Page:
While we believe that the following information regarding the medical malpractice laws in the various states of the United States was accurate when written, laws in various states do change over time and you should not rely on the information below but rather seek the advice of a knowledgeable and competent medical malpractice lawyer in your state regarding the current and relevant medical malpractice laws in your state. The information below is for informational purposes only and is not intended as legal advice and should not be relied upon as legal advice.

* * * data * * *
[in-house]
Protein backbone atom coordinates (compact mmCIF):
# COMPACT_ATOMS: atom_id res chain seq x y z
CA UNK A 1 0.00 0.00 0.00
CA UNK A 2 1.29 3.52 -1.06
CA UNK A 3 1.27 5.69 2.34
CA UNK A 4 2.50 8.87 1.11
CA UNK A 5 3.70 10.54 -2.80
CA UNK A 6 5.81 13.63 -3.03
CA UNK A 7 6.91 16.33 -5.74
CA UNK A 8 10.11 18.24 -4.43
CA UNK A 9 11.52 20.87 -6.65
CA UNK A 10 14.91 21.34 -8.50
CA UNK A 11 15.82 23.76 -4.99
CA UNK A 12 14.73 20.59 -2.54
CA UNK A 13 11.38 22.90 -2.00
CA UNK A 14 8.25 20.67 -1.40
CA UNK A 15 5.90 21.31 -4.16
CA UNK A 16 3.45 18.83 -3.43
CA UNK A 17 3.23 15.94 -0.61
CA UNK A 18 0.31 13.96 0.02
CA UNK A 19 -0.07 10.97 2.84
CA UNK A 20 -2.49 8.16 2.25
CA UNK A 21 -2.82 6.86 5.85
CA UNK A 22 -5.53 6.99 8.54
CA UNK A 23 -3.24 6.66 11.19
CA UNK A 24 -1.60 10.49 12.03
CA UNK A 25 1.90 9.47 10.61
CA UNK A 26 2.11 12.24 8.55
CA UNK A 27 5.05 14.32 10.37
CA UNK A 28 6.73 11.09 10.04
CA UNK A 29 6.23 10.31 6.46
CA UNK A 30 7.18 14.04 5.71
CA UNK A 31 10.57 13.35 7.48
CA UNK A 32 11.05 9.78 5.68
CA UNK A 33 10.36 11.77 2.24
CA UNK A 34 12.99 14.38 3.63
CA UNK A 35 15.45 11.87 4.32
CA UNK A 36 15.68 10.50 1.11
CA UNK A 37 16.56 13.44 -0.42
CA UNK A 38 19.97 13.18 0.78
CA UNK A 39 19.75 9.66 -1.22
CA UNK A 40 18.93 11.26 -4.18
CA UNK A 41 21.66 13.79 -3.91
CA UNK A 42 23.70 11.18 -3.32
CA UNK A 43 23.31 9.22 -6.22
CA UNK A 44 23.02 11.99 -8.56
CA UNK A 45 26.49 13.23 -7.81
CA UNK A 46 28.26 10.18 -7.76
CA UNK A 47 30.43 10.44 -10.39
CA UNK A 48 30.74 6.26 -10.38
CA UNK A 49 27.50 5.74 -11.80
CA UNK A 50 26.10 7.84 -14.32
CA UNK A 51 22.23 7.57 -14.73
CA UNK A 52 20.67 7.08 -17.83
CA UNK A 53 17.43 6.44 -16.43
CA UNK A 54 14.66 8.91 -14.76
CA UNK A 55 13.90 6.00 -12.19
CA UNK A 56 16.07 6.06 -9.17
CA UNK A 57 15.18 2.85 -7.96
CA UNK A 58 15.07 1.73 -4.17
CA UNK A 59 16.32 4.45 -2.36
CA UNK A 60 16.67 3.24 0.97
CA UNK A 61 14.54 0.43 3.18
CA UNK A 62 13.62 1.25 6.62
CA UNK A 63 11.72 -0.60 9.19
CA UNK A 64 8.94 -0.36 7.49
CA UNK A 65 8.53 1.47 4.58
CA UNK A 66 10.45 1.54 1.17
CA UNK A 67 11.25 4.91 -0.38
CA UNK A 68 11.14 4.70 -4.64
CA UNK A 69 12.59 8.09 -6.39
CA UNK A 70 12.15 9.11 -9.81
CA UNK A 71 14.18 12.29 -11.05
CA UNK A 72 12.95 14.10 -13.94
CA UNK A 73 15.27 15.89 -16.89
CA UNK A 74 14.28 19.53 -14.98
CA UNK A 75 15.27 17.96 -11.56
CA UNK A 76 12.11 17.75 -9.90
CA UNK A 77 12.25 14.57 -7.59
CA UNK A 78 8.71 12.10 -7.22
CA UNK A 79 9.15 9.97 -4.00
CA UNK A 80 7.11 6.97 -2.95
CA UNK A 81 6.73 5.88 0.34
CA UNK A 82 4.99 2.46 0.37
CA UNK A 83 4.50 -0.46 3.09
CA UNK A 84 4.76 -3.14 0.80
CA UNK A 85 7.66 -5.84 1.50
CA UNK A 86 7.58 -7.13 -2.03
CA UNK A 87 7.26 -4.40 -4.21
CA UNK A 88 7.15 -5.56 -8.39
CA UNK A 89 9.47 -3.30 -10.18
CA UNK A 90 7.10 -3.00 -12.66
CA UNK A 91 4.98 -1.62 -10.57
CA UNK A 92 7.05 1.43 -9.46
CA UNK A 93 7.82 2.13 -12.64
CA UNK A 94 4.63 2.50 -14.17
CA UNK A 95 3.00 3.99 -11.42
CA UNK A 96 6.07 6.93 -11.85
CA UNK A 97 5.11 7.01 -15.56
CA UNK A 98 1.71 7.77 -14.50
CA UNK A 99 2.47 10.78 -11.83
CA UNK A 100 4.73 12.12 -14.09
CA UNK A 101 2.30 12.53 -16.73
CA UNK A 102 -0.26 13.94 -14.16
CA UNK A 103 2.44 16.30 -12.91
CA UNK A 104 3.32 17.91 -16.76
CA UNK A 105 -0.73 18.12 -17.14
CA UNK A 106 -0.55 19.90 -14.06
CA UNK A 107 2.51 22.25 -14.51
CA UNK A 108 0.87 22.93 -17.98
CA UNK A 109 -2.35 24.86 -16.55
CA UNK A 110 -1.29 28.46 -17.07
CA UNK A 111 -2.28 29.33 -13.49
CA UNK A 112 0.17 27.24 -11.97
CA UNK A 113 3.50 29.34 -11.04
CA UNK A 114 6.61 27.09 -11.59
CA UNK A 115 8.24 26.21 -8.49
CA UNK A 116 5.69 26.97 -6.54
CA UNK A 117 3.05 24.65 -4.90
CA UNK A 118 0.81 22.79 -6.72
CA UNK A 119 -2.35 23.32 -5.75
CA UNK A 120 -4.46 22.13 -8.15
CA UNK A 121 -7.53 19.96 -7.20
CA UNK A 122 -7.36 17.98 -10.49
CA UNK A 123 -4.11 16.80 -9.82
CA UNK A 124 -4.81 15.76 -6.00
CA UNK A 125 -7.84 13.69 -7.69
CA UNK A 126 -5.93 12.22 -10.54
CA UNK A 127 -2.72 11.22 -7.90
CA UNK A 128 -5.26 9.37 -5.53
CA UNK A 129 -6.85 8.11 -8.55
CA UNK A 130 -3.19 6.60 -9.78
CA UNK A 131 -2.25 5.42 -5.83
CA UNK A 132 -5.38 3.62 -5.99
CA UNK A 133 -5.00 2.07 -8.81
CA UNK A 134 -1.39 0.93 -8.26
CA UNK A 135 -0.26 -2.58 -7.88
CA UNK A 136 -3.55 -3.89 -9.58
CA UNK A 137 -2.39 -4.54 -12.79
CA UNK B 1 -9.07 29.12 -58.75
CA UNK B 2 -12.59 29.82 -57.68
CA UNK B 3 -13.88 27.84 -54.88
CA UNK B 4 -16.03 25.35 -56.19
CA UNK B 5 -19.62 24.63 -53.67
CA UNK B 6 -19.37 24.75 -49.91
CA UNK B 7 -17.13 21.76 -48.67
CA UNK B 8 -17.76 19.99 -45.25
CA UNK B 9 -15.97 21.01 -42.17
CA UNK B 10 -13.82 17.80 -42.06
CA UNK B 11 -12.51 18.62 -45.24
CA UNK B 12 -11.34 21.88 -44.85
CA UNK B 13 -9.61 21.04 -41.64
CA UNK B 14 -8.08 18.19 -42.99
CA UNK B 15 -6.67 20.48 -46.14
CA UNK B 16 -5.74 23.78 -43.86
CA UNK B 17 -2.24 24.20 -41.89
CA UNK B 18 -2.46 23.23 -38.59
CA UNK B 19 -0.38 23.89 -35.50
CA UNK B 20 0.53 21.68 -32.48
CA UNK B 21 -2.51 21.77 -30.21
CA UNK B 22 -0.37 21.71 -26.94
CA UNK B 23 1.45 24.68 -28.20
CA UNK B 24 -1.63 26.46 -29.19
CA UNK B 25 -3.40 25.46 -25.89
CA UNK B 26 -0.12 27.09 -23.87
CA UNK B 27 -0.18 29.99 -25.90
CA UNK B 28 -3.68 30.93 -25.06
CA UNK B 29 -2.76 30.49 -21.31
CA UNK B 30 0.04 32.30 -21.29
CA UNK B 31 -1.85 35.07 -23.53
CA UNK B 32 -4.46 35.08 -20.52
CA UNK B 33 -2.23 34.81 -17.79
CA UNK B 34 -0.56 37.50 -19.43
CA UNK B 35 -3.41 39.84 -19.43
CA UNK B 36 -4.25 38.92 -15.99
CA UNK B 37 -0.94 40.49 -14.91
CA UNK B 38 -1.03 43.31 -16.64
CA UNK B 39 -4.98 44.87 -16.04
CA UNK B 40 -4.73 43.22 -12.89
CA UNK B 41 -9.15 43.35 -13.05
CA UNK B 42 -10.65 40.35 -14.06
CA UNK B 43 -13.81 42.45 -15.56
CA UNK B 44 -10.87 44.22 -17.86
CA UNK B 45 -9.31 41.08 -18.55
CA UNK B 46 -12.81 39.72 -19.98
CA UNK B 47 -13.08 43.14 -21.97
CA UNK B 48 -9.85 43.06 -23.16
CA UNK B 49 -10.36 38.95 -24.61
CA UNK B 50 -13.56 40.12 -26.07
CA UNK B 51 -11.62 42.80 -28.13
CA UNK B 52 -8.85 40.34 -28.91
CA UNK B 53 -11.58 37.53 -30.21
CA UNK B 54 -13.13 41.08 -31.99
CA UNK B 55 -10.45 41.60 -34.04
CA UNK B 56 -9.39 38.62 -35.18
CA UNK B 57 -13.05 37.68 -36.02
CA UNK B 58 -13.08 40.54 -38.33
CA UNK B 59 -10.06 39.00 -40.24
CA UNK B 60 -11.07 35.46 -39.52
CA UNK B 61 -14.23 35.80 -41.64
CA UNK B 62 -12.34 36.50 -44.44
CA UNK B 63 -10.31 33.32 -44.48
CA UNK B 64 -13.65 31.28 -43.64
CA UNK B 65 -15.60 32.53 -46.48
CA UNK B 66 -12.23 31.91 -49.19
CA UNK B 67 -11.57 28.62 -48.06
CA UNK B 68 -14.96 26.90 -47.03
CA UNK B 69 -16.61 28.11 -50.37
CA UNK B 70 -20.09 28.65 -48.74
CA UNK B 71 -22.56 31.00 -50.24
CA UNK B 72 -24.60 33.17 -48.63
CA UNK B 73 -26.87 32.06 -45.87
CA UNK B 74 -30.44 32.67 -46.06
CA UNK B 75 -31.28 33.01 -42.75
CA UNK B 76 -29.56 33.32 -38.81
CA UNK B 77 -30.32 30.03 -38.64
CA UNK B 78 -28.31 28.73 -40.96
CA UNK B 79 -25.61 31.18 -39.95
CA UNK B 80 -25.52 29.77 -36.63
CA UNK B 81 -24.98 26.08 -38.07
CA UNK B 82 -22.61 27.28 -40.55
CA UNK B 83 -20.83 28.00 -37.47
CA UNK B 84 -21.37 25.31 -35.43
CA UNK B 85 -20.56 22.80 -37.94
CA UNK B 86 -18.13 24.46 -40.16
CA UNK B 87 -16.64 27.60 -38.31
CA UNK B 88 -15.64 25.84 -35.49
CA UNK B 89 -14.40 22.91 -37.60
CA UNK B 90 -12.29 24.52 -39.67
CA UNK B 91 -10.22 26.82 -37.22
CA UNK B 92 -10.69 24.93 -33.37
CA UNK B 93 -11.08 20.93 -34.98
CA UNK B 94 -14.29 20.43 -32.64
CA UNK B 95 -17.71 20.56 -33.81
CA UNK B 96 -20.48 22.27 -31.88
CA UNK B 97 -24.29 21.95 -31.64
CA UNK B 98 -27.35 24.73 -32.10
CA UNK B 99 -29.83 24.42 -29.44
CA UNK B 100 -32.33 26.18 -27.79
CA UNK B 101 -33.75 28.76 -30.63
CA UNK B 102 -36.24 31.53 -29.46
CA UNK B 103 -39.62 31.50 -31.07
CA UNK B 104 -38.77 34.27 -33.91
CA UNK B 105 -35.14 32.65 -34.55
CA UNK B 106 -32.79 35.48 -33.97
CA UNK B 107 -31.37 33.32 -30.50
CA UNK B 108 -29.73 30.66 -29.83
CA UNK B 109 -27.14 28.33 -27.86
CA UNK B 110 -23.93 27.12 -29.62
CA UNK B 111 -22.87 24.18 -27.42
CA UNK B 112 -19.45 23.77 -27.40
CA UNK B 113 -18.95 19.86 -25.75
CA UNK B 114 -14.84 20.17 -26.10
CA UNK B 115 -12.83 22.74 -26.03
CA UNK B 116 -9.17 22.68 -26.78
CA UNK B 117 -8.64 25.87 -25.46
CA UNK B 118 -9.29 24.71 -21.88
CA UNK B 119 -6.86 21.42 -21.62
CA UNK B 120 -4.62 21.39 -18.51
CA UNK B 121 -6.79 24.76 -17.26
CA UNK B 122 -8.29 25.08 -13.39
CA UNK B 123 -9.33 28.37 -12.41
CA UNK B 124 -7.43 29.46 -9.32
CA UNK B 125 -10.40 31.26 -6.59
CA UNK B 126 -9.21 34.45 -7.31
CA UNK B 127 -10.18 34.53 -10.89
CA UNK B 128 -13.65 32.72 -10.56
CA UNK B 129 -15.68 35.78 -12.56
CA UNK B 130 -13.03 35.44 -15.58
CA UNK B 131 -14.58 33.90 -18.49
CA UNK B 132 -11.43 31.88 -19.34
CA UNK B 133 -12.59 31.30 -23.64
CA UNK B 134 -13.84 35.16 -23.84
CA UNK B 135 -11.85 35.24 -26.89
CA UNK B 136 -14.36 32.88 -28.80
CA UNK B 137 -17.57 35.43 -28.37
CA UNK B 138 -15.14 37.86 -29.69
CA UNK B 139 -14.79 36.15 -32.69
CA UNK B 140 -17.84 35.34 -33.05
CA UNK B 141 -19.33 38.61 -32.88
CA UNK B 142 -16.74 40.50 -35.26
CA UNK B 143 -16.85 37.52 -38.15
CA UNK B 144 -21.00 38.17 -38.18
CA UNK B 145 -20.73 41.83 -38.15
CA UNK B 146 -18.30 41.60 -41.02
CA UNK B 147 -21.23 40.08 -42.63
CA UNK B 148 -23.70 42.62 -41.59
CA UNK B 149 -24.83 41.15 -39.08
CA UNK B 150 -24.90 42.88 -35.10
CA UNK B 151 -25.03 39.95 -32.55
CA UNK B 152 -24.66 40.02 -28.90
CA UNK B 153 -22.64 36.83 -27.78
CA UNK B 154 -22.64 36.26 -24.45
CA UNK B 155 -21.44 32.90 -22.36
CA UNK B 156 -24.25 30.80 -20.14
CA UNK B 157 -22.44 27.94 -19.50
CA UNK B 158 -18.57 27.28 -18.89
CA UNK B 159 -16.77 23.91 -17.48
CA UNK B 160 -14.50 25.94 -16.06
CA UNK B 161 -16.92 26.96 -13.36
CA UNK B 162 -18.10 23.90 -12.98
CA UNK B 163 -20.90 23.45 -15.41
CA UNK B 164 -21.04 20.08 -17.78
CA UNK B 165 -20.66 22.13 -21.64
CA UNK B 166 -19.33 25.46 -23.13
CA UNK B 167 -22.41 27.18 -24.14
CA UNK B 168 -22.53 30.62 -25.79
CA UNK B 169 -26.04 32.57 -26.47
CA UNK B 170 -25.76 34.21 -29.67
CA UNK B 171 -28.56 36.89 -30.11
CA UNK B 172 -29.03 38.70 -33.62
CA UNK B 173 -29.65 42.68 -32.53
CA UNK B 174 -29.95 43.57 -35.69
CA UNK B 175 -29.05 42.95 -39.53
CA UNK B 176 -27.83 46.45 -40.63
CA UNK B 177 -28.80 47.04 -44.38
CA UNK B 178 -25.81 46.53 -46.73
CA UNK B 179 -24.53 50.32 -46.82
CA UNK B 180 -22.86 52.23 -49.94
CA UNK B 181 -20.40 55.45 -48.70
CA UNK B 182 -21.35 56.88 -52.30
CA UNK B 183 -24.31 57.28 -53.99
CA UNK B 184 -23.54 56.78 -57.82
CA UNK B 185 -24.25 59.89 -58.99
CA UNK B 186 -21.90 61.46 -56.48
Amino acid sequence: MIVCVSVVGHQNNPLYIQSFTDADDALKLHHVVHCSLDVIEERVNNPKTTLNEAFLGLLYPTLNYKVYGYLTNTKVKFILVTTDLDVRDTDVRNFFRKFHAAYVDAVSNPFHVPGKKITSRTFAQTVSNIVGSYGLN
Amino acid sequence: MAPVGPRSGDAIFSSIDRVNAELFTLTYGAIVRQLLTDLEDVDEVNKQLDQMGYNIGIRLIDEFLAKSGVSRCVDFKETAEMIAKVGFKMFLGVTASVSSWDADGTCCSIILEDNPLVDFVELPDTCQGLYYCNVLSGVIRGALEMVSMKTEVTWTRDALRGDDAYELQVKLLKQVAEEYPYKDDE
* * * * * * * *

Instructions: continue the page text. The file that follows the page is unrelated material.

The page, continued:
There is a limit on noneconomic damages in the amount of $280,000, which is adjusted annually for inflation. The limit is $500,000 for specified injuries or conditions. The statute of limitations is two years from the injury or six months from reasonable discovery, but no more than six years from the injury. For minors, if before the age of 8, then before the 10th birthday or within the general limitation period, whichever is later; if injury is to the reproduction system and under age 13, then before the 15th birthday or within the general limitation period, whichever is later. There is modified joint and several liability (joint and several liability if the claimant is determined to be without fault). Periodic payments will be ordered by the court for future damages in excess of $250,000, present value, supported by the purchase of an annuity contract. Mediation of medical malpractice claims is mandatory. The claimant must file an affidavit of merit by a qualified expert attesting to a review of records and stating the standard of care, the breach of the standard of care by the defendant, the actions that should have been taken to satisfy the standard of care, and the manner in which the standard of care proximately caused the claimant’s injuries. The defendant is required to file a certificate of meritorious defense.